1. As matter of fact, Spanish philosopher, Miguel de Unamuno says he accepts never-ending burning in Hell instead of annihilation, because nothing seems as dreadful as nonexistence (Turan Koç, Immortality Concept, Iz Publishing, Ist . 1991, p.9-10) Also, Nursî says: when I was young, I asked my imagination: Do you want to live for a million years and rule the world but then cease to exist, or to live forever but have an ordinary and difficult existence? I saw that my imagination wanted the latter, feeling pain from the former, and said: I want to live for ever, even if in Hell! (Nursî, Suâlar (The Rays), p. 222-223).
2. Jawhari, VI, 1 section, p. 23.
3. Jawhari, VI, 1. Section, p. 23.
4. Lakhovsky, p. 197.
5. Jawhari, V,1. Section p.110.
6. See at. Tabbara, Ruhu'd-Dini'l-İslamî,p.118.; Alparslan Özyazıcı. From the Cell to the Body, p.47-48; Nutku, Human Body, p. 85.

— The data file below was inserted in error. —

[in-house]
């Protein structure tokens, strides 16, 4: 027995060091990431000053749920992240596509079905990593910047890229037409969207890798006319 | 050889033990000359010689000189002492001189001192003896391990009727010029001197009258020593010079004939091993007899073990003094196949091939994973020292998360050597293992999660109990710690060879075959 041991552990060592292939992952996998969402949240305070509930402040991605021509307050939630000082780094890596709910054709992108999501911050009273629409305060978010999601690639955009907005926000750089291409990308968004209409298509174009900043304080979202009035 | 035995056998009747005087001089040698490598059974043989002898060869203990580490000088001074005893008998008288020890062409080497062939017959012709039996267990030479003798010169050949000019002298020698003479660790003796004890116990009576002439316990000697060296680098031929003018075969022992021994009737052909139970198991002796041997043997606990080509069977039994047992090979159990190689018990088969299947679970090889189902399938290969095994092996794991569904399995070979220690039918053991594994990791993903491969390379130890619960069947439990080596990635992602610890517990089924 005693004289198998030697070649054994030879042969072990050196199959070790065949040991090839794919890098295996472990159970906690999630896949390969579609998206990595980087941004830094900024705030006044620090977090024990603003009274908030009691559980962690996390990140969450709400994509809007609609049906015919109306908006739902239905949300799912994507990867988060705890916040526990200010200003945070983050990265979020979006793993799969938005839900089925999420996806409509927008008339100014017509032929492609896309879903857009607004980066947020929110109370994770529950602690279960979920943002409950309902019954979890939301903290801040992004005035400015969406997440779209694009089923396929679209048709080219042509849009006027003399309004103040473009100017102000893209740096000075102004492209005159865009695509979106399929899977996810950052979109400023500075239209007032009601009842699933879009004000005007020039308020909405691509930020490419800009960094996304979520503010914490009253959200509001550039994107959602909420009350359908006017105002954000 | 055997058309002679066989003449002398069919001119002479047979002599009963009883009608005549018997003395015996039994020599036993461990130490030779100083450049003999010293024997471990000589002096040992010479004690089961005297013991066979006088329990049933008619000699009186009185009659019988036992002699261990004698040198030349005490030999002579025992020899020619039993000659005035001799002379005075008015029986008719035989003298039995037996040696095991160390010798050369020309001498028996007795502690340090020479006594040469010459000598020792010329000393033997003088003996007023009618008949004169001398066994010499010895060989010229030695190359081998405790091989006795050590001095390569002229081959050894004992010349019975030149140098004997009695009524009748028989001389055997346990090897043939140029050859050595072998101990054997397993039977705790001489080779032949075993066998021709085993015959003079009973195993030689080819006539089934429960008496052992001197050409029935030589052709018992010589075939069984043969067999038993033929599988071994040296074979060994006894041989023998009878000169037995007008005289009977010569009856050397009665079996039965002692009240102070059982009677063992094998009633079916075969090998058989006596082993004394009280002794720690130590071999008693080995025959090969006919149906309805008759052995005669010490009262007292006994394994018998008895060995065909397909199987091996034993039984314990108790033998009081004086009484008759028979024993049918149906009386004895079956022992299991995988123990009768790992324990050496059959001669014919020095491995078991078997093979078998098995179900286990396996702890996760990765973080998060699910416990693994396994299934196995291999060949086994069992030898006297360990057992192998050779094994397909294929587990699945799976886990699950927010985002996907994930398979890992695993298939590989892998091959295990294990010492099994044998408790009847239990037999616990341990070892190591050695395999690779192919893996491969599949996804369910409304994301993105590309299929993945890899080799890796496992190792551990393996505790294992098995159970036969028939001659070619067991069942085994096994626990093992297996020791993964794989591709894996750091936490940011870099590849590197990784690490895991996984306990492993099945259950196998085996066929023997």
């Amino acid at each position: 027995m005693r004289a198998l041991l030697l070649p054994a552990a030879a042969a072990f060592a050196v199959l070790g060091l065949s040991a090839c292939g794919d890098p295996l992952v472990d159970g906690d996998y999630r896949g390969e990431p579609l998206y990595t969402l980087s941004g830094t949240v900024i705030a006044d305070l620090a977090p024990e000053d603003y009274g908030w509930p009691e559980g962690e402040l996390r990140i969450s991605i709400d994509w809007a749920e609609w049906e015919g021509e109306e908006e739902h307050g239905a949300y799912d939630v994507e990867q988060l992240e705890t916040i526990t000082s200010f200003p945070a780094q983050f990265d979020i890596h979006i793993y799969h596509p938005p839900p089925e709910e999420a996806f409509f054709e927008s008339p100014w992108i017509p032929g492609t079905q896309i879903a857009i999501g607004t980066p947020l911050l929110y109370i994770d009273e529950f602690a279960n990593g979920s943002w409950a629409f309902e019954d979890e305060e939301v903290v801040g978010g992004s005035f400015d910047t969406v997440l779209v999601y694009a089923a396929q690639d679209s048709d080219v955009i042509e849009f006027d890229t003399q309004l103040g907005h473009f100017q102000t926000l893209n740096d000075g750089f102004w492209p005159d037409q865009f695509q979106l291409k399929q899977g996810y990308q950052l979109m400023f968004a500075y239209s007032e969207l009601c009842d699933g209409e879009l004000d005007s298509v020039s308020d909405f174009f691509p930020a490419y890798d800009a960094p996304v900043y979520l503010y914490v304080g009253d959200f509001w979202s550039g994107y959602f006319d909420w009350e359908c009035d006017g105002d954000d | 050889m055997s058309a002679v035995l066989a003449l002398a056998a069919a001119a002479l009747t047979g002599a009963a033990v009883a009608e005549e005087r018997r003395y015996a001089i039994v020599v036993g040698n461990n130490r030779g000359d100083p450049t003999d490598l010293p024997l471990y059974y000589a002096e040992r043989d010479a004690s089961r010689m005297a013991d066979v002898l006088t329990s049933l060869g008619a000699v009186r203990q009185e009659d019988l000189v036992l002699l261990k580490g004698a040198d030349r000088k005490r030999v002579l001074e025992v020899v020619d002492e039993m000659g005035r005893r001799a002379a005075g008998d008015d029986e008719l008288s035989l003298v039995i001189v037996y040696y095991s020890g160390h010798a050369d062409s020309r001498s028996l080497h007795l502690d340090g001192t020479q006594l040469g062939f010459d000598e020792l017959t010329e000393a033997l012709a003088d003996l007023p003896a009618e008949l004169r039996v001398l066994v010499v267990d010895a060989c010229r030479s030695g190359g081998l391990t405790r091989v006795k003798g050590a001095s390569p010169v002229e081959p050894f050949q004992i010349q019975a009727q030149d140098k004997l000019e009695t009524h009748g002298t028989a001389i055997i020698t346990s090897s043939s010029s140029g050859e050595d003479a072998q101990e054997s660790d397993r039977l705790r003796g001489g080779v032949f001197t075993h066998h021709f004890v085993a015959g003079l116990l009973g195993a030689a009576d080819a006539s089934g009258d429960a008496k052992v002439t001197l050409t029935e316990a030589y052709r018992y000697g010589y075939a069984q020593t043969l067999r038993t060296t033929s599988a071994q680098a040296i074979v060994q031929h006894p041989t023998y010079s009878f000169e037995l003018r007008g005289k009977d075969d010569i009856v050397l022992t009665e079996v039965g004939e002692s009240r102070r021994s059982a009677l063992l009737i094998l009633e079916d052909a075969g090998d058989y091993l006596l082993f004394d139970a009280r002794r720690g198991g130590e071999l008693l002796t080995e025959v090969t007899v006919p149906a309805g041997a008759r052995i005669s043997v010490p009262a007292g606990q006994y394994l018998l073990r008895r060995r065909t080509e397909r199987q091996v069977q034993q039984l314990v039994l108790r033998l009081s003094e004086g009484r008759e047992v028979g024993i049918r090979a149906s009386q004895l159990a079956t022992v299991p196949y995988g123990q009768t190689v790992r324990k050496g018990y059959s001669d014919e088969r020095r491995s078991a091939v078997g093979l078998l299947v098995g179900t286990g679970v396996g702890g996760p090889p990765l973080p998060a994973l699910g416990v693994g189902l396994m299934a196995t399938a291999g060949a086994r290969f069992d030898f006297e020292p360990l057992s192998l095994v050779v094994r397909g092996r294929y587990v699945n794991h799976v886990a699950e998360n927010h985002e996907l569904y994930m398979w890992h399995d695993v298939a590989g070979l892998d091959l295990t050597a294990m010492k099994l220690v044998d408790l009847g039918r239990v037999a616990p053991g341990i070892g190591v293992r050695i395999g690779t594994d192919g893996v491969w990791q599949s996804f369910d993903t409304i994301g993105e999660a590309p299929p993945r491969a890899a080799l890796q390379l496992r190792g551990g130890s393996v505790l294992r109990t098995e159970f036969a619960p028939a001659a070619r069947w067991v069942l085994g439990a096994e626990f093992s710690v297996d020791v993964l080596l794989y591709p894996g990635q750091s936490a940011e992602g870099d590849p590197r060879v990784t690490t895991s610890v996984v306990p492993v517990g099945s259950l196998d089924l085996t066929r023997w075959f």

Nevertheless, some philosophers like D. Hume and J. S. Mill claimed that trying to suppose the existence of the answer of desires by considering the existence of its desire is not an accurate way in terms of philosophy. According to Mill: supposing the existence of every desired thing, in these conditions of the universe, is not true by any means. (Aydin, p. 191) From the point of our conviction, this statement is the result of considering the matter from a narrow scope and from the scope of satisfying the desires. Whereas, if the factors such Allahs wisdom and mercy, the nonexistence of meaningless activity among His assignments, the importance of men before Him are considered, then the falseness of this opinion will be exposed. Additionally, this feeling is not among the sort of arbitrary desires and is not a casual desire or a useless imagination as Mill supposes. Contrarily, it is a passionate and universal feeling that has existed as a natural attribute of mankind throughout history and has surrounded the essence of men firmly. Perhaps, while defining the nature of man, representing him as the being who wants everlasting life would be true as well as describing him as a thinking creature. Therefore, this feeling is not a casual desire to be neglected. However, this desire is blunt for some people who love the world very much, but it is their fault. Otherwise, this feeling is very strong for the entire human beings.